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May 14, 2019 2:26 PMPublication: The Southampton Press

PSEG Eyes Suffolk County Parkland For Montauk Substation

May 14, 2019 3:25 PM

Nodding to the pleadings of the Montauk community, PSEG Long Island announced this week that it plans to enter into negotiations with Suffolk County and New York State officials about placing its new Montauk electrical substation in a swath of county parkland at the edge of Hither Woods.

The utility company has identified an area of county parkland, just to the south of Navy Road and the Long Island Rail Road tracks, and west of North Shore Road, where the substation could be built.

However, the preliminary plan presented by PSEG on Tuesday would require about 3.5 acres of what is currently county parkland to be cleared for the substation and an access road connecting to North Shore Road, as well as to bury power supply lines that would connect to existing electrical transmission lines on Navy Road.

Using county parkland for such a purpose would require the county to “alienate” a substantial chunk of parkland—and doing so would need the approval of both the Suffolk County and New York State legislatures.

“Locating the substation on parkland creates some specific hurdles that are different than at other places we’ve been investigating,” PSEG Long Island’s director of communications, David Gaier, said on Tuesday. “We will need special legislation from the county and New York State. We are just starting the process with the county now.”

Mr. Gaier said that the decision to push forward with the complicated route to using county parkland came in response to the widely held sentiment among Montauk residents that putting the substation in the hills of Hither Woods would be the best solution.

At a public forum put on by PSEG last month to explain the various properties they were considering and the factors they weigh in their decision-making process, residents flooded the utility company with calls for putting the new substation at or near the former landfill off Montauk Highway west of the hamlet’s downtown area. That property sits more than 200 feet above sea level and is not bounded by any residential neighborhoods, residents said, which makes it preferable to other sites the company has been considering.

But the substation cannot be built on the landfill property itself for logistical reasons, PSEG has said, so a proposal originally suggested by Montauk residents who were opposing consideration of a Flamingo Road property has become the preferred alternative, Mr. Gaier said.

“At the April 2 workshop, and from the input we got from our website, we received feedback from more than 400 people, and the community made it clear that they prefer a north-of-the-landfill location,” he said.

The residents’ idea had focused on a land swap between the town and the county, with the town giving the county a commensurate amount of land to what is needed for the substation so that the total acreage of county parkland—the county owns nearly 900 acres in the Hither Hills region—is not reduced.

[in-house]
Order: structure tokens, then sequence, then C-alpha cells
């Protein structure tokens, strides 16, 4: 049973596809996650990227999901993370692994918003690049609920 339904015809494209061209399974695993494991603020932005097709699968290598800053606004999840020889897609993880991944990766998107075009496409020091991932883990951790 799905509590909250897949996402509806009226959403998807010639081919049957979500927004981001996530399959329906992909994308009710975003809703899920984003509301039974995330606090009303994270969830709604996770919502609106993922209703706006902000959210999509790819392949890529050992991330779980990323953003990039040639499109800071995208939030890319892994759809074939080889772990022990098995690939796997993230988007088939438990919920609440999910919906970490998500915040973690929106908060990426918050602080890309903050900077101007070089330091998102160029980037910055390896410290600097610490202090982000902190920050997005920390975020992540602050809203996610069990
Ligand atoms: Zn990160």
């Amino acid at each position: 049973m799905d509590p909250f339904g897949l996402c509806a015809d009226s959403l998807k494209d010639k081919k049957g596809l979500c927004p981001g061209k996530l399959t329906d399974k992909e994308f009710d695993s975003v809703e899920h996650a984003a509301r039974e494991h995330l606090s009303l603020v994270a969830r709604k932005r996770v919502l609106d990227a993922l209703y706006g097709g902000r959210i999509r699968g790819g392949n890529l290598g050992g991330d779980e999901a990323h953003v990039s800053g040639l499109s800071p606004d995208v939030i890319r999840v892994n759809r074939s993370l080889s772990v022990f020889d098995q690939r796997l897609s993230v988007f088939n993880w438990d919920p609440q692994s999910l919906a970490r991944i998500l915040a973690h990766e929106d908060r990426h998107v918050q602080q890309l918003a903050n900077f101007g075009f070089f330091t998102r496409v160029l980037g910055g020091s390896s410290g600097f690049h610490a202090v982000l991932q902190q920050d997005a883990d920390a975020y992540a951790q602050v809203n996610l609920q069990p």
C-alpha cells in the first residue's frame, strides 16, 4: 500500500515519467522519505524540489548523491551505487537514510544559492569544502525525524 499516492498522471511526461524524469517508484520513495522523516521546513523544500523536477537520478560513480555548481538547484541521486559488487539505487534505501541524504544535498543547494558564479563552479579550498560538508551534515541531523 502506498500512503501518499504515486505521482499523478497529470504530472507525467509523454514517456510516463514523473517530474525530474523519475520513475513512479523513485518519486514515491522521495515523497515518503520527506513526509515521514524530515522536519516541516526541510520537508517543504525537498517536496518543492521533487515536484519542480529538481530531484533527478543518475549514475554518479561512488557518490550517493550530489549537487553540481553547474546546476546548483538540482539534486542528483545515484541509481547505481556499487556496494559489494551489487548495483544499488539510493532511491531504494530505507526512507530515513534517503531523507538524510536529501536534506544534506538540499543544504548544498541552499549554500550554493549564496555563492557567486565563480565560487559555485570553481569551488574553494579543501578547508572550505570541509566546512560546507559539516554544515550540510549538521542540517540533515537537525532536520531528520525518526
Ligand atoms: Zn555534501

Mr. Gaier said that how the land exchange is handled will come out of upcoming negotiations with the county. He also acknowledged that because of the complicated nature of the proposal, PSEG is also still continuing to keep its options open at two Long Island Power Authority parcels on Industrial Road and Shore Road.

Engineers for the utility company made clear at last month’s public forum that simply putting the new substation in the same footprint of the existing one, or on the Shore Road property where they had long planned to build, were the easiest and most efficient from a logistics standpoint.

But the low-lying area between Fort Pond and Fort Pond Bay was roundly criticized by town planners and residents as being a dangerous place to put critical infrastructure in light of rising sea levels and the potential for destructive hurricanes that have over-washed the narrow isthmus before. Planners have said that placing the substation there would also violate the town’s Local Waterfront Revitalization Plan, a comprehensive planning document that requires other agencies to adhere to the town’s rules.

Mr. Gaier said that the company is still hoping to be able to say positively where it will build the new substation by mid-summer.

“We know the community is eager to have a final decision, and we are just as eager,” he said. “We are just starting the process with the county, so it will take some time, but we are still hoping to make a decision on schedule.”

Anybody who wishes to receive updates from PSEG-Long Island about the Montauk substation negotiations and decision-making process can send an email to externalaffairsli@PSEG.com and the company will email updates as they develop.

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